TV & Movies

J.K. Simmons Explained How His No Way Home Character Defies Spidey Tradition

His hair (or, lack thereof) is full of secrets.

J.K. Simmons has played J. Jonah Jameson since the first 'Spider-Man' film in 2002. Photo via Getty ...
Emma McIntyre/Getty Images Entertainment/Getty Images

With less than a month to go before Spider-Man: No Way Home, the anticipation for the new film and the (reported!) return of your favorite franchise actors has never been higher. Of course, past Spideys Andrew Garfield and Tobey Maguire are still playing coy when it comes to addressing their involvement in the film — as Garfield recently told Bustle, we’ll “just have to wait and see” what happens — but at least some familiar faces are confirmed to return so far. Like, for example, the very angry Daily Bugle editor-in-chief, J. Jonah Jameson.

Played by J.K. Simmons in Sam Raimi’s early-aughts Spider-Man trilogy, Jameson’s appearance in Far From Home made him the first character played by an actor from the original films to cross over into the modern Marvel Cinematic Universe. Back then, viewers had no idea how heavily the Multiverse would factor into the MCU — but now that past villains are entering the current Peter Parker’s world via botched Doctor Strange spell, Jameson’s inclusion is that much more intriguing. Fortunately, Simmons himself hinted at his character’s journey in a Nov. 24 appearance on the Happy Sad Confused podcast.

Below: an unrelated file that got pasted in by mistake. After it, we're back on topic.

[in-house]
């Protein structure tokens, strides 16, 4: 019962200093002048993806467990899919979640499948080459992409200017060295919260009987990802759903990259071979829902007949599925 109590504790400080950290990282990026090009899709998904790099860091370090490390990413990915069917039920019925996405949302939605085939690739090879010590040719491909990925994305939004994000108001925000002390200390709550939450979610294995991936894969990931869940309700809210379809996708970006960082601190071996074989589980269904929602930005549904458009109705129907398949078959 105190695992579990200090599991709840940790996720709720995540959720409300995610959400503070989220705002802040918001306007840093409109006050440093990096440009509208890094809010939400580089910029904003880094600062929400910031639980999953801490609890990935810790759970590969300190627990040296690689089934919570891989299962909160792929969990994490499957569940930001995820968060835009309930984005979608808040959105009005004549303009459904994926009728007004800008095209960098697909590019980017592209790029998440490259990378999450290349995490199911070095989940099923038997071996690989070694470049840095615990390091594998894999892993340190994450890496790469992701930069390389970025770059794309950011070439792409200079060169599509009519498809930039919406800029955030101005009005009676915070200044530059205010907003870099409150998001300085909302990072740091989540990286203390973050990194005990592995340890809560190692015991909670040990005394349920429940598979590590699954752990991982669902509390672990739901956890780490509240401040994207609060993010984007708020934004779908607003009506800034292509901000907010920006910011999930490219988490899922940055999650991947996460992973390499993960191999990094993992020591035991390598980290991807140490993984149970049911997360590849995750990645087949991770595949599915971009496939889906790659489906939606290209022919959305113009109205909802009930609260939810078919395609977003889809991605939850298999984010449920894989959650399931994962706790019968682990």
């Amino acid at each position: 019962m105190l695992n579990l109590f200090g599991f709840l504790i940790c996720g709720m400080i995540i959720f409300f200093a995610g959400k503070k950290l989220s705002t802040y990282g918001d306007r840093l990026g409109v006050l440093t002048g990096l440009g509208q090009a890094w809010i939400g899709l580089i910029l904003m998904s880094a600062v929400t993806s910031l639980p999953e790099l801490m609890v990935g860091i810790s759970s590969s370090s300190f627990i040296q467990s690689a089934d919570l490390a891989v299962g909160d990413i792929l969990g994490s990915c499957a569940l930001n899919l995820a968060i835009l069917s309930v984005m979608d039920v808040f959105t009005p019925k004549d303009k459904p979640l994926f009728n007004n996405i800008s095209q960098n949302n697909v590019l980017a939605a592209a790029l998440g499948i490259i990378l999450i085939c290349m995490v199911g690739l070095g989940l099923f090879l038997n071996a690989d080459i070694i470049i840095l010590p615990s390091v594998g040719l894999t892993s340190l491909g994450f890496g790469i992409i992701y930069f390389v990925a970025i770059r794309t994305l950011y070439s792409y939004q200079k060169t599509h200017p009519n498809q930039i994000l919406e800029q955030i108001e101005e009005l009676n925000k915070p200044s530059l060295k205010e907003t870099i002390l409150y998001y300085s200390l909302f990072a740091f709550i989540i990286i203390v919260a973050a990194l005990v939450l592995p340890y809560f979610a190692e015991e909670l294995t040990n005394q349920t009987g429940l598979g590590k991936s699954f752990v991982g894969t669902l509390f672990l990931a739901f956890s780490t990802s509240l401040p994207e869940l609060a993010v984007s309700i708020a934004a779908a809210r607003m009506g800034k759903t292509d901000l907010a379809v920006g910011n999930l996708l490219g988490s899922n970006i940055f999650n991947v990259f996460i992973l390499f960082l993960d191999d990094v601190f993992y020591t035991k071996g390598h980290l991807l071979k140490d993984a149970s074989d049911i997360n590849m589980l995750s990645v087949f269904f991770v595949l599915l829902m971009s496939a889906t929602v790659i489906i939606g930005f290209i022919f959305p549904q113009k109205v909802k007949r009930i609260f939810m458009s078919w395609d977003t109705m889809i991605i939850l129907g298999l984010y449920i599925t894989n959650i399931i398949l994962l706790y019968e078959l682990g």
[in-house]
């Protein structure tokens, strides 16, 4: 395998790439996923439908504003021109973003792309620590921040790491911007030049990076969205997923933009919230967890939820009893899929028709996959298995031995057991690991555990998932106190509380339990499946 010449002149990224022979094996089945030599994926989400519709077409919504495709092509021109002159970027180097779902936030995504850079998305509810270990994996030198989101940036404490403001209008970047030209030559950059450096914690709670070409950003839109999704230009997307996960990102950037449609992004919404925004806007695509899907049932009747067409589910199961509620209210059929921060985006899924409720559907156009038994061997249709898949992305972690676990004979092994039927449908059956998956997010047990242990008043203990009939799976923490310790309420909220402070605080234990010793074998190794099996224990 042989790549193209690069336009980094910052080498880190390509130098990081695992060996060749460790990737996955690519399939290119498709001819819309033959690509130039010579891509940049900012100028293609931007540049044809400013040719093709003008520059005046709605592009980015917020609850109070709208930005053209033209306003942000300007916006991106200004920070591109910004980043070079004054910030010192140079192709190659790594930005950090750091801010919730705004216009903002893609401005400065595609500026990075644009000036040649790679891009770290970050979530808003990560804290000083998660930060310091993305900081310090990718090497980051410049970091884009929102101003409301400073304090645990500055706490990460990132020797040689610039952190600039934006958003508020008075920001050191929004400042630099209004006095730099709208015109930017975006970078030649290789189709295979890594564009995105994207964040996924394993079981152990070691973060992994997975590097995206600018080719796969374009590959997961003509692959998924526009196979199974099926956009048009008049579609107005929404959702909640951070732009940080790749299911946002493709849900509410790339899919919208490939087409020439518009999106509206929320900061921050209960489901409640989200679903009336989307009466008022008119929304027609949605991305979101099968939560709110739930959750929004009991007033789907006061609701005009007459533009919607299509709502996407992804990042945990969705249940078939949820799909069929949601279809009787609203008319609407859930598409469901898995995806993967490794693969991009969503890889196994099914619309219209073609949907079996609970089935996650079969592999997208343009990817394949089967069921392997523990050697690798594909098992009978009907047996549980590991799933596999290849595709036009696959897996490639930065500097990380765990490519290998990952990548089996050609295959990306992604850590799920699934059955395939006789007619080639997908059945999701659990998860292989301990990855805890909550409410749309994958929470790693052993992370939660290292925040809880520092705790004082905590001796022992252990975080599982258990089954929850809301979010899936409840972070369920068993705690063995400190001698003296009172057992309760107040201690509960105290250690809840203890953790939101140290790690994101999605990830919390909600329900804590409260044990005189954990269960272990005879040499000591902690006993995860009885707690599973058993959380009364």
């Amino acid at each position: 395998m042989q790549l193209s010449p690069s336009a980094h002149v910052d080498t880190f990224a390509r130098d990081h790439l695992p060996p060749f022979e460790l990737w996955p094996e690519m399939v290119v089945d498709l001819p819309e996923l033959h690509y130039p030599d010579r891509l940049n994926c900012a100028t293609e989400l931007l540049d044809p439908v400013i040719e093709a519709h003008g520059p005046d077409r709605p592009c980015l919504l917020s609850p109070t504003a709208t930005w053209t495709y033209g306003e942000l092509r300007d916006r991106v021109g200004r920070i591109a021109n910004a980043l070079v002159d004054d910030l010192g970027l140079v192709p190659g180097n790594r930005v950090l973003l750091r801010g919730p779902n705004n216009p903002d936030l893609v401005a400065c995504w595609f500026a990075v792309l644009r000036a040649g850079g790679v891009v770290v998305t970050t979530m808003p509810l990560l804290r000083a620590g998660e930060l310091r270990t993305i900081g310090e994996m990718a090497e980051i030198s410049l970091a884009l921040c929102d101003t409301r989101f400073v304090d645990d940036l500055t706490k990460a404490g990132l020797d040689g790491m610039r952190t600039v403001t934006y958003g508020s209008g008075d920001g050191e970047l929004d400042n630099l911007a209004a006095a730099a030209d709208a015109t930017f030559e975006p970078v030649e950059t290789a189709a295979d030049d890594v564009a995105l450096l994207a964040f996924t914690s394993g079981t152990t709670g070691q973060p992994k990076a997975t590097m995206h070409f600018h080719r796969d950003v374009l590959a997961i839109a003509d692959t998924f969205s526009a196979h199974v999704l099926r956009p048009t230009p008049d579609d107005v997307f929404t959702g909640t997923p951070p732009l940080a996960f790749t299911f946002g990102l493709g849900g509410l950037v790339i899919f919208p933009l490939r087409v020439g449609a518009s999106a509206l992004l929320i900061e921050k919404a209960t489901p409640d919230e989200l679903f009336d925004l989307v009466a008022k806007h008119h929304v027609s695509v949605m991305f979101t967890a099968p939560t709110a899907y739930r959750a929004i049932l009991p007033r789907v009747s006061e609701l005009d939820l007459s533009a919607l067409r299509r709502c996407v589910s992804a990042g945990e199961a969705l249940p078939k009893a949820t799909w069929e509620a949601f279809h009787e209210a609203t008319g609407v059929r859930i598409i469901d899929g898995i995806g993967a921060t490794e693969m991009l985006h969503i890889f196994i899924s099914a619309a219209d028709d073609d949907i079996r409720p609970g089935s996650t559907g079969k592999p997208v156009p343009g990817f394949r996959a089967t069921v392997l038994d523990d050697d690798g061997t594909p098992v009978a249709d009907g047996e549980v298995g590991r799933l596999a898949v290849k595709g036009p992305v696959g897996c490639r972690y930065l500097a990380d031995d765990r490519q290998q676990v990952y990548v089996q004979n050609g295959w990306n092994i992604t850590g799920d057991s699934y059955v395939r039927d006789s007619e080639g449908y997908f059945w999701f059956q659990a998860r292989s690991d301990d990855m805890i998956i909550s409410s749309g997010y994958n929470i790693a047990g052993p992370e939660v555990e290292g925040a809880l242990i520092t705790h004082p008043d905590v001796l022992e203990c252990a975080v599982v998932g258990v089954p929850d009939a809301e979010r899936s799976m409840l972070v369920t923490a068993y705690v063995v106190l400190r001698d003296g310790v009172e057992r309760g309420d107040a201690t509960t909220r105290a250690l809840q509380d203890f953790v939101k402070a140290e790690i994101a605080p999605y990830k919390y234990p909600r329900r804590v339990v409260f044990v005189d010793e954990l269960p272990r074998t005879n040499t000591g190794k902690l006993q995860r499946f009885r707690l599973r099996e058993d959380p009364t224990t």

“To me, it’s a slightly different character,” he said. “It’s the same blowhard, you know, the same guy with less hair. And honestly I kind of wish he still had the hair.” Though Simmons thought Jameson should still have his familiar flat-top cut, he was happy that the character was still his blustery self — and that he got to keep the mustache.

Unlike Doc Ock or Green Goblin, who seem to be pretty much plucked from their own Raimi-era timeline in No Way Home, Jameson’s updated style could reflect the fact that he’s not a Multiverse mistake. He was introduced way before Peter and Doctor Strange’s spell — in other words, the fact that he’s played by the same actor isn’t meant to be significant. (Just a consequence of Simmons delivering a performance so iconic that no one could possibly replace him.)

Jameson’s look isn’t the only way the MCU has modernized his character, or The Daily Bugle. Instead of being a questionable daily paper, the brand now goes by — and, fittingly for 2021, it’s on TikTok. The account even started recruiting “unpaid interns” in promotion of the new film which, knowing Jameson, is pretty spot-on.

Simmons first brough Jameson to screen all the way back in 2002, and still looks at the role (for which he was hand-picked, by Raimi) super fondly. “It was one of the biggest blessings of my blessed, fortunate career,” he said on the podcast.